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Glacier Girl P-38 Lightning Model


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Glacier Girl P-38 Lightning Model

Back from the ice, in this hand crafted recreation of the Glacier Girl. Each piece is carved from wood and hand painted to provide a piece you’ll love.

Glacier Girl is a Lockheed P-38F-1-LO Lightning World War II fighter plane, 41-7630, c/n 222-5757, that was restored to flying condition after being buried beneath the Greenland Ice Sheet for over 50 years.

On 15 July 1942, due to poor weather and limited visibility, six P-38 fighters of 94th Fighter Squadron/1st FG and two B-17 bombers of a bombardment squadron were forced to return to Greenland en route to the British Isles during Operation Bolero. The aircraft were forced to make emergency landings on the ice field. All the crew members were subsequently rescued. However, Glacier Girl, along with the unit’s five other fighters and the two B-17s, were eventually buried under 268 feet (82 m) of snow and ice that had built up over the ensuing decades.

Recovery and restoration
Fifty years later, in 1992, the plane was brought to the surface by members of the Greenland Expedition Society after years of searching and excavation. The aircraft was eventually transported to Middlesboro, Kentucky, where it was restored to flying condition. The excavation of Glacier Girl was documented in an episode of The History Channel’s “Mega Movers” series, titled “Extreme Aircraft Recovery”.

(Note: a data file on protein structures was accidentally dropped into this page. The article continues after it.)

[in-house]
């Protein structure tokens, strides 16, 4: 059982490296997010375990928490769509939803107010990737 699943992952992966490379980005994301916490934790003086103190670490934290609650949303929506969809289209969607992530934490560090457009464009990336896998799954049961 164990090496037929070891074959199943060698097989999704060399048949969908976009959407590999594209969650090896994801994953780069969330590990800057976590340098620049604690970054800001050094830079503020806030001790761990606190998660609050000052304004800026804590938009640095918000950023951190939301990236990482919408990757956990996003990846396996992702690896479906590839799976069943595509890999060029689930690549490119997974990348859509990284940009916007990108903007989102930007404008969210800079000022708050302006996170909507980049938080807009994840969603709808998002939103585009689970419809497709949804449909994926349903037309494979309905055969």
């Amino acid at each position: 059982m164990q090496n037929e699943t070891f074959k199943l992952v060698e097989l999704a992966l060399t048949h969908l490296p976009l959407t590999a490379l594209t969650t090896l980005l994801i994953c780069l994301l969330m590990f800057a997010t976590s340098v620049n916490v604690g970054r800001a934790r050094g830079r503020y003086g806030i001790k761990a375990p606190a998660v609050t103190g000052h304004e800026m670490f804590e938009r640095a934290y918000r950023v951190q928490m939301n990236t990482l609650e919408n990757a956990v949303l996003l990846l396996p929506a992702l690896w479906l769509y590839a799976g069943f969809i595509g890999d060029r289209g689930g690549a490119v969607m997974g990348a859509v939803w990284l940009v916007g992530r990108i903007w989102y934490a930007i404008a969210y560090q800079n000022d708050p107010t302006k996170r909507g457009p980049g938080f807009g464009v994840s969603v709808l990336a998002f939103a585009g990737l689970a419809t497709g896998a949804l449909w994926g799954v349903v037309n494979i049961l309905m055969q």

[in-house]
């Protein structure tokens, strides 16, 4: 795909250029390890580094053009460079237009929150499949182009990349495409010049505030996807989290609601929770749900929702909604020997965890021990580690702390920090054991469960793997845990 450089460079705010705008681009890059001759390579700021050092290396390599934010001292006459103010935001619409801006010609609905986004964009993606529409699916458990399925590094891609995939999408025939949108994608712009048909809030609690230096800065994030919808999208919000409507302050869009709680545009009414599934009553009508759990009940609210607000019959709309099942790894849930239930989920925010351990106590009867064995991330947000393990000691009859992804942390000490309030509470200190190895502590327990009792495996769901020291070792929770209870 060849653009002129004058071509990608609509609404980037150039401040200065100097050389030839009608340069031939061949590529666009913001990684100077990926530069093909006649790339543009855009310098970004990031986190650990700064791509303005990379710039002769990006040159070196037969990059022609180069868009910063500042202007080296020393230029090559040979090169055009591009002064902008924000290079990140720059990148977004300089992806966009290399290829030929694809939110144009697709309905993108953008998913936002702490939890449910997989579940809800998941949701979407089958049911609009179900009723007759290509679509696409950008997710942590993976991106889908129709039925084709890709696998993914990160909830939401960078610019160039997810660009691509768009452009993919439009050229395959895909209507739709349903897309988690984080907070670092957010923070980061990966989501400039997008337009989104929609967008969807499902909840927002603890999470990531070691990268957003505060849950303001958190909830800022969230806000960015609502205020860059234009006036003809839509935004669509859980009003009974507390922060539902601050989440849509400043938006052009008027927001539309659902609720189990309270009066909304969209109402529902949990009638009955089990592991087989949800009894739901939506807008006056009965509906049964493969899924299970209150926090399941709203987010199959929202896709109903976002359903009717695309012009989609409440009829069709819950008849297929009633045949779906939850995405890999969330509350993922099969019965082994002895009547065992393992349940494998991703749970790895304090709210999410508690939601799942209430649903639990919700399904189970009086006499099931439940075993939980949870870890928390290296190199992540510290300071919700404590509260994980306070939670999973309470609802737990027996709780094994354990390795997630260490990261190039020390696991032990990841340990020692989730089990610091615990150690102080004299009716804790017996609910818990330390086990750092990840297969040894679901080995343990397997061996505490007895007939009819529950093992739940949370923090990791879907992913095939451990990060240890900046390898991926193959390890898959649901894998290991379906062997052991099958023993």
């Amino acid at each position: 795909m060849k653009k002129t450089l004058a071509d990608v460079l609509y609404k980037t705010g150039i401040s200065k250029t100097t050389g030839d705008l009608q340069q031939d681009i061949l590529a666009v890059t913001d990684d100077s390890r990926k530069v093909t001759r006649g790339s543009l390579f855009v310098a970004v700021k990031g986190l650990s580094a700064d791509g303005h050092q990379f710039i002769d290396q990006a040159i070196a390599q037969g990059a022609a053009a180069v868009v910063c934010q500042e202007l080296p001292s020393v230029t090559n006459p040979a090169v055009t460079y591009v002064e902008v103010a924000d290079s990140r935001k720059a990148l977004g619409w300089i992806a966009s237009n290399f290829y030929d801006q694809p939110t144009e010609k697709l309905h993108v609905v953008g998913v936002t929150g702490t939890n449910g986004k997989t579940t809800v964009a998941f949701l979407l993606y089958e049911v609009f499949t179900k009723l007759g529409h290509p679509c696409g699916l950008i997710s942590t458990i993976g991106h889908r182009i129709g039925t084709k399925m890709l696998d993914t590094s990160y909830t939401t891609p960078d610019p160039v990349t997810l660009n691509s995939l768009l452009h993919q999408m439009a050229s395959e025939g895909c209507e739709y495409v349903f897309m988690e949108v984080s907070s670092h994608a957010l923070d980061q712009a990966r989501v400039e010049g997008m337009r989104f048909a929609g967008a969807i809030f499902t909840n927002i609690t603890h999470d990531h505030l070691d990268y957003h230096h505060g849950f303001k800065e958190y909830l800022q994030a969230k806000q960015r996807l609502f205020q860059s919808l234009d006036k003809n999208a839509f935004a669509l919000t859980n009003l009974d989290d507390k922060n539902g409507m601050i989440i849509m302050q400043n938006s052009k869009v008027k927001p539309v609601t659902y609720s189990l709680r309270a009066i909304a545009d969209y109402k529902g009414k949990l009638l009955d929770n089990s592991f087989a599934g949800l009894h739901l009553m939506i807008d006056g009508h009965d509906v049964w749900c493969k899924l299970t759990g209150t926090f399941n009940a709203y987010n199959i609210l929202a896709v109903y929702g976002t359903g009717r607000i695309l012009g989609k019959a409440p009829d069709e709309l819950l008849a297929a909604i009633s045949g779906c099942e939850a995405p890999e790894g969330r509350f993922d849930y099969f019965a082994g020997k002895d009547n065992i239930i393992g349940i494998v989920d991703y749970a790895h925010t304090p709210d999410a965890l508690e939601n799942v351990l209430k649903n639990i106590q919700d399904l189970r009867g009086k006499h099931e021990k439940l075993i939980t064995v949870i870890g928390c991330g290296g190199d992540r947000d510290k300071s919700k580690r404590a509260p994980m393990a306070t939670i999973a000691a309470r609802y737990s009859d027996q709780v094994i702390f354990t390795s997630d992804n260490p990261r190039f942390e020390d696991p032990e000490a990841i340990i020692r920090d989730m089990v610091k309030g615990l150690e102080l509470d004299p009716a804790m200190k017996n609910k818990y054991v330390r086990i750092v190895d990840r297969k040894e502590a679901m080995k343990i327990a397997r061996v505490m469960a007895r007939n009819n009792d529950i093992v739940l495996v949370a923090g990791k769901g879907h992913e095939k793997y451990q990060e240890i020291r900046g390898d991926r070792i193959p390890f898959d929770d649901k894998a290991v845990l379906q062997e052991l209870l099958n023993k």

The Lightning returned to the air in October 2002.

On June 22, 2007, Glacier Girl departed Teterboro Airport, New Jersey in an attempt to fly across the Atlantic Ocean to Duxford, England to complete the flight it had begun sixty-five years earlier. On 28 June, however, a coolant leak in the #2 (right) engine grounded the plane in Goose Bay, Labrador.

On July 22, 2007, repairs were completed in Labrador, which included installation of two re-manufactured Allison engines. Glacier Girl returned to the U.S. on July 23, and can now be seen at air shows in the USA.[citation needed]

In 2007, Glacier Girl was sold to Lewis Energy’s CEO, Rodney Lewis.

Return mission in 2016
In April 2016, a team en route to the crash site in Greenland and under the guidance of veteran pilot and explorer, Ron Sheardown, was interviewed while at the airport in Saint-Hyacinthe, Quebec, Canada[5] regarding plans to recover a second P-38.

The team plans to extract another P-38 from the ice between May and August 2016. The glacier is drifting towards the sea, leaving most of the planes near or in a crevasse field too dangerous for a salvage mission.

Led by entrepreneurs Ken McBride and Jim Salazar, the group of a dozen Canadian and American explorers who have been working on the project since 2010 will attempt to extract the P-38 “Echo”, piloted by Capt. Robert Wilson and the second plane of the squadron to attempt landing, and donate it to a museum. Wilson’s P-38 was the first to land wheels up after the first P-38, piloted by Brad Manus, flipped over when the front gear penetrated the ice on roll out and collapsed. The rest of the squadron successfully landed wheels up.